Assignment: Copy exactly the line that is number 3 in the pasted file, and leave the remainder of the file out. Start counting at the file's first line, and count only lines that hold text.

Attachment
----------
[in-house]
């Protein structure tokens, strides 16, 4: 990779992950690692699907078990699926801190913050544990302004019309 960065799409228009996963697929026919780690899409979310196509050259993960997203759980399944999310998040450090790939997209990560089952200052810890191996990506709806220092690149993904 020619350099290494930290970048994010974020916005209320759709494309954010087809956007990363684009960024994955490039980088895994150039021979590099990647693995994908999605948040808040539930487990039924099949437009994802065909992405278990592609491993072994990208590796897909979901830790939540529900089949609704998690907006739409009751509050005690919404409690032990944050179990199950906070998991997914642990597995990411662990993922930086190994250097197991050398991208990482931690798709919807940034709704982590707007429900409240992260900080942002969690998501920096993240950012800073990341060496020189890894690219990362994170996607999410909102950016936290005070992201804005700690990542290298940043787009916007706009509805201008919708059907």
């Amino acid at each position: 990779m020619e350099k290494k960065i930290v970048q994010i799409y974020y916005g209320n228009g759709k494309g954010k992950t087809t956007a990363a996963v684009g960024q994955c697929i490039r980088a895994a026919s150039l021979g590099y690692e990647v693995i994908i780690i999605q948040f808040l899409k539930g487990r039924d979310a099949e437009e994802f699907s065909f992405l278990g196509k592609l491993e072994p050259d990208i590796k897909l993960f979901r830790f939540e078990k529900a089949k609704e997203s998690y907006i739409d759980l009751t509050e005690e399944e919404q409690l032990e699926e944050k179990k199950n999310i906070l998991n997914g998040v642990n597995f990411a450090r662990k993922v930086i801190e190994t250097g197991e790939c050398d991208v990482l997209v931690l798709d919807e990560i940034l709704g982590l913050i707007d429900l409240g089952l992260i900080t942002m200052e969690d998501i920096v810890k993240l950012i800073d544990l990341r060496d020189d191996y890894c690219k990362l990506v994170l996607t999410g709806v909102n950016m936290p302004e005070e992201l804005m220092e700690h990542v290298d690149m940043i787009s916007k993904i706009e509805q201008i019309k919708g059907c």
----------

């Amino acid at each position: 990779m020619e350099k290494k960065i930290v970048q994010i799409y974020y916005g209320n228009g759709k494309g954010k992950t087809t956007a990363a996963v684009g960024q994955c697929i490039r980088a895994a026919s150039l021979g590099y690692e990647v693995i994908i780690i999605q948040f808040l899409k539930g487990r039924d979310a099949e437009e994802f699907s065909f992405l278990g196509k592609l491993e072994p050259d990208i590796k897909l993960f979901r830790f939540e078990k529900a089949k609704e997203s998690y907006i739409d759980l009751t509050e005690e399944e919404q409690l032990e699926e944050k179990k199950n999310i906070l998991n997914g998040v642990n597995f990411a450090r662990k993922v930086i801190e190994t250097g197991e790939c050398d991208v990482l997209v931690l798709d919807e990560i940034l709704g982590l913050i707007d429900l409240g089952l992260i900080t942002m200052e969690d998501i920096v810890k993240l950012i800073d544990l990341r060496d020189d191996y890894c690219k990362l990506v994170l996607t999410g709806v909102n950016m936290p302004e005070e992201l804005m220092e700690h990542v290298d690149m940043i787009s916007k993904i706009e509805q201008i019309k919708g059907c």